CCD illustrates a growing awareness amongst scientists of the power of networked effects. It could be summarised by the old aphorism “that for the won’t of a nail, the kingdom was lost” but it is much more than that.
Sometimes the weakest part of the system is it’s most valuable: complexity matters
CCD is a perfect example of how fragile “weak ties” can be, and the disruption to even one small element of a system can have be disastrous (positive feedback loops can amplify negative effects). A series of articles in New Scientist explores this issue, and how systems that increase in complexity correspondingly become more fragile:
“A few researchers have been making such claims for years. Disturbingly, recent insights from fields such as complexity theory suggest that they are right. It appears that once a society develops beyond a certain level of complexity it becomes increasingly fragile…”
Research into this area is revealing some fascinating, if not worrying, insights:
There is, however, a price to be paid. Every extra layer of organisation imposes a cost in terms of energy, the common currency of all human efforts, from building canals to educating scribes. And increasing complexity, Tainter realised, produces diminishing returns. The extra food produced by each extra hour of labour – or joule of energy invested per farmed hectare – diminishes as that investment mounts. We see the same thing today in a declining number of patents per dollar invested in research as that research investment mounts. This law of diminishing returns appears everywhere, Tainter says.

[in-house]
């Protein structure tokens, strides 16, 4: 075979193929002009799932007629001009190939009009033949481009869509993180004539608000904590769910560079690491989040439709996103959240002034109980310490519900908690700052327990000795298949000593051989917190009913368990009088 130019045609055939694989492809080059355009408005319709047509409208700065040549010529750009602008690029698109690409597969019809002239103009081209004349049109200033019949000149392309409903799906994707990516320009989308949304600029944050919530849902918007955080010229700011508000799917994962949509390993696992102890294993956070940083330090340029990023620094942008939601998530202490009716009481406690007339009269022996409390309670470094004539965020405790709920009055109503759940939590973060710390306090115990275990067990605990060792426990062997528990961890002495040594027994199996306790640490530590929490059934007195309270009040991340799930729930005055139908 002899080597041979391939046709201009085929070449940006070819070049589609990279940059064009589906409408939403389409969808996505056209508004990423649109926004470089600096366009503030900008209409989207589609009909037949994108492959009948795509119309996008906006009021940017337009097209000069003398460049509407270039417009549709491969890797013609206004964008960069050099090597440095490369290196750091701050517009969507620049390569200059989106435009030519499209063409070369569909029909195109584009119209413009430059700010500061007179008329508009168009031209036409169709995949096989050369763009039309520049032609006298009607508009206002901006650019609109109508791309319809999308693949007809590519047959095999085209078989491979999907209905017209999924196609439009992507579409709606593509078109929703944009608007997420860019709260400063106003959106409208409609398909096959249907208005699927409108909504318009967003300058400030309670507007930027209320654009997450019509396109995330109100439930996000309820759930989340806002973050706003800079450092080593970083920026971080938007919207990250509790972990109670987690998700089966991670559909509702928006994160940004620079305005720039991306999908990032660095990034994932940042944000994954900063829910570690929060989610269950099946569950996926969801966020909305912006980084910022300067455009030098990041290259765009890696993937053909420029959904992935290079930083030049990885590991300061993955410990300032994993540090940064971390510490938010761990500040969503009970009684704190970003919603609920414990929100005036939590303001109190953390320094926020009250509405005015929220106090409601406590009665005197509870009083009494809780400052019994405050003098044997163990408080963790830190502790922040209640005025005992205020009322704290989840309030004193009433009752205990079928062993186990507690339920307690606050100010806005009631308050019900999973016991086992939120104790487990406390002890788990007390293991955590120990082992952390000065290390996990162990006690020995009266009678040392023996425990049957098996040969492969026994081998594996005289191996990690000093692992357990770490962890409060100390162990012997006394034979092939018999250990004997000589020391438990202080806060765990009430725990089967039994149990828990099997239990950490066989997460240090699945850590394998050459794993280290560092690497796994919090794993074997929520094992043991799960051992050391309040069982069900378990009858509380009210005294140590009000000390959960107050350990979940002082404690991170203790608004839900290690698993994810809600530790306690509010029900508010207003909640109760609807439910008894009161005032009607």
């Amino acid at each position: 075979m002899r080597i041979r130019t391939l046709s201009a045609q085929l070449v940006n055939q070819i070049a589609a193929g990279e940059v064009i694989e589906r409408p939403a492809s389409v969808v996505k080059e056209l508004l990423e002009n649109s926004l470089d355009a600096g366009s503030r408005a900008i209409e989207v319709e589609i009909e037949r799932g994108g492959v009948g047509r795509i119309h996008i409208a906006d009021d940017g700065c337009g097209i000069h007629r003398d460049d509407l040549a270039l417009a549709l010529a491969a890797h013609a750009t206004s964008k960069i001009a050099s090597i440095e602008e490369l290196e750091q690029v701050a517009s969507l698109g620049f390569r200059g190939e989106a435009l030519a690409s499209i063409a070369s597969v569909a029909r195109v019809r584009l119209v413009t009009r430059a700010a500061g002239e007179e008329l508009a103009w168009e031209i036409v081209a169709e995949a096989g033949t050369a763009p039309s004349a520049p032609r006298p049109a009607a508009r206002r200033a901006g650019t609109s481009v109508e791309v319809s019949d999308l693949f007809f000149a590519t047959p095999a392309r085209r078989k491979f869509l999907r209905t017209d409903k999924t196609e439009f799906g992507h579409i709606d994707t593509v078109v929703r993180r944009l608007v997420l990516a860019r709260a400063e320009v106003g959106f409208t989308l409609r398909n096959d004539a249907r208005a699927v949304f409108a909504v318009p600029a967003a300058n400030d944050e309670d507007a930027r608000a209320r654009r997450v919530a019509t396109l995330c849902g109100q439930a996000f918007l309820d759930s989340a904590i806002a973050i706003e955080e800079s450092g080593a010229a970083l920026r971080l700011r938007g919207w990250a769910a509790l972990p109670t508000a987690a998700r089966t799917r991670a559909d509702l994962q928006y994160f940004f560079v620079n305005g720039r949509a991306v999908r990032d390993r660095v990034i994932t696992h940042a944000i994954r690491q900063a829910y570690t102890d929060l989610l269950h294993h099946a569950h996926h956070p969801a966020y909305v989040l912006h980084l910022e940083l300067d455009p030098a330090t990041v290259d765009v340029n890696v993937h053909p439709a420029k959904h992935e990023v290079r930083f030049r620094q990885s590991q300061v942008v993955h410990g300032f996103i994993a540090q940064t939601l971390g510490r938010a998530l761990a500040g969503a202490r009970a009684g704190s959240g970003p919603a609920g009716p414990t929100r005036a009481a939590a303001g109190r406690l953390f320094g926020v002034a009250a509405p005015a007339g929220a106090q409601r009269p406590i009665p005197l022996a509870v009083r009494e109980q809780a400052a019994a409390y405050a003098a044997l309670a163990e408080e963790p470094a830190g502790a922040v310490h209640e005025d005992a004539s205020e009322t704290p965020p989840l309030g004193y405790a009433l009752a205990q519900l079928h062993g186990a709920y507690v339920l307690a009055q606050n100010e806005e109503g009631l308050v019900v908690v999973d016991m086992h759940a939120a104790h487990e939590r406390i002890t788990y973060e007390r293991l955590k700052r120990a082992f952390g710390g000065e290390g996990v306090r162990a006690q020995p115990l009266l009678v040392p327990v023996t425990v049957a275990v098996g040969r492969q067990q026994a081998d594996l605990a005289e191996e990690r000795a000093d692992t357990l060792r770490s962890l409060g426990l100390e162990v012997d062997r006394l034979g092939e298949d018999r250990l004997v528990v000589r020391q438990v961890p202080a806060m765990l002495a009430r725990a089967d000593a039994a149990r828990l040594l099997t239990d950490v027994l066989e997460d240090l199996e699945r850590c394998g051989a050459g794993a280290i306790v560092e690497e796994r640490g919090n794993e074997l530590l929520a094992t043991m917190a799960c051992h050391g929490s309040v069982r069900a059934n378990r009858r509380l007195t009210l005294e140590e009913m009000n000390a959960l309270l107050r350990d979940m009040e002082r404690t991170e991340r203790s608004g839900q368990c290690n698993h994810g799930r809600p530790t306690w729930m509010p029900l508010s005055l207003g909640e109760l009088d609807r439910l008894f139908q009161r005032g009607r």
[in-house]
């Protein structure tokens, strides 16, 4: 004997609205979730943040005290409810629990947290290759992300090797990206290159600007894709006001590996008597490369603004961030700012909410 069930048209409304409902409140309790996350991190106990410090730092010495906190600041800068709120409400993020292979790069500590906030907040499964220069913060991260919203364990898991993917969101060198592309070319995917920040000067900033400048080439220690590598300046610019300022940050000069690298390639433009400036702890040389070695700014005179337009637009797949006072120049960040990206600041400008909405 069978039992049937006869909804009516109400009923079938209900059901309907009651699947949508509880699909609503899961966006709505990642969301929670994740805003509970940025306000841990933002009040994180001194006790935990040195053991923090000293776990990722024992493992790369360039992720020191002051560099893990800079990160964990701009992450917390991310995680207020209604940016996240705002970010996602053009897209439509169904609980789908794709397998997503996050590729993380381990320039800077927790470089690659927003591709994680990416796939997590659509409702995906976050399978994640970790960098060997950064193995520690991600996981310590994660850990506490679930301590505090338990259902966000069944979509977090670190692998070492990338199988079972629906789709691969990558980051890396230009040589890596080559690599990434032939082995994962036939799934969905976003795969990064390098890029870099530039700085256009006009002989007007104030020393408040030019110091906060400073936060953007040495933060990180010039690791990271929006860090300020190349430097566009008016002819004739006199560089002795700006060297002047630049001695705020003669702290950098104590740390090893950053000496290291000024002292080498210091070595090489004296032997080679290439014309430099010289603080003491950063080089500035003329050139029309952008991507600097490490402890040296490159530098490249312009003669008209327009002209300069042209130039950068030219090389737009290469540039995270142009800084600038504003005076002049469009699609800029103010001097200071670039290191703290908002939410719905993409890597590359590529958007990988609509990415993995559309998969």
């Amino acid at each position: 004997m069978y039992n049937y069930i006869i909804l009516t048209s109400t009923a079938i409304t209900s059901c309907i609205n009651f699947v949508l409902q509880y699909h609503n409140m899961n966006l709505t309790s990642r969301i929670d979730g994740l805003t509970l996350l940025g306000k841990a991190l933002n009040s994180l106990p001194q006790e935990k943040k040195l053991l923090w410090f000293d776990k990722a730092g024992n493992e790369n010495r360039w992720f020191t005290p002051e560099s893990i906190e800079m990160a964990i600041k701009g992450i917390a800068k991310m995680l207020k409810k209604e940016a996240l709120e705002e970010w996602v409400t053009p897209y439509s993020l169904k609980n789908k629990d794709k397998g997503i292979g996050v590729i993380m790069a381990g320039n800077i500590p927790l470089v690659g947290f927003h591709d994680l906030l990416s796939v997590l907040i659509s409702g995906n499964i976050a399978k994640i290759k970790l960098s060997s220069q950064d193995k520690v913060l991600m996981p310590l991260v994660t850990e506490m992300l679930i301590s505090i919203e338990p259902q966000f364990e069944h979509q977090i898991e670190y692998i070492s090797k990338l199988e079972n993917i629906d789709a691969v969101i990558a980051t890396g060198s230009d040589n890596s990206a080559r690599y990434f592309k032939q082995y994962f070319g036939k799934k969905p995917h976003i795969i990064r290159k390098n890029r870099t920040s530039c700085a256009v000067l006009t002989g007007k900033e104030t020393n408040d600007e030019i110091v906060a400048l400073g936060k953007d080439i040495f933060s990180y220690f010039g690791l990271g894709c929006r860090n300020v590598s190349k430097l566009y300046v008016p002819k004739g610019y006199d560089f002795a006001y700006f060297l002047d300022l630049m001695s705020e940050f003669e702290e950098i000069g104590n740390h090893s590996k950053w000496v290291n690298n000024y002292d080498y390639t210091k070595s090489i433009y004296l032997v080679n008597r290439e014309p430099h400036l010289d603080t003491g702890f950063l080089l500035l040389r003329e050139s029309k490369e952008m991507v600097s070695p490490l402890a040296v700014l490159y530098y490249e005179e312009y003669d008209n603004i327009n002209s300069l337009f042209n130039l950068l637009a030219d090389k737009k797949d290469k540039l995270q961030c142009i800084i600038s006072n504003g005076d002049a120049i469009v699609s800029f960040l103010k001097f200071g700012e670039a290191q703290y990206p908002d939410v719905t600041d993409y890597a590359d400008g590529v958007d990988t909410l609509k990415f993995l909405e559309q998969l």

To keep growing, societies must keep solving problems as they arise. Yet each problem solved means more complexity. Success generates a larger population, more kinds of specialists, more resources to manage, more information to juggle – and, ultimately, less bang for your buck.
Eventually, says Tainter, the point is reached when all the energy and resources available to a society are required just to maintain its existing level of complexity. Then when the climate changes or barbarians invade, overstretched institutions break down and civil order collapses. What emerges is a less complex society, which is organised on a smaller scale or has been taken over by another group.
Tainter sees diminishing returns as the underlying reason for the collapse of all ancient civilisations, from the early Chinese dynasties to the Greek city state of Mycenae. These civilisations relied on the solar energy that could be harvested from food, fodder and wood, and from wind. When this had been stretched to its limit, things fell apart.
It also notes:
Scientists in other fields are also warning that complex systems are prone to collapse. Similar ideas have emerged from the study of natural cycles in ecosystems, based on the work of ecologist Buzz Holling, now at the University of Florida, Gainesville. Some ecosystems become steadily more complex over time: as a patch of new forest grows and matures, specialist species may replace more generalist species, biomass builds up and the trees, beetles and bacteria form an increasingly rigid and ever more tightly coupled system.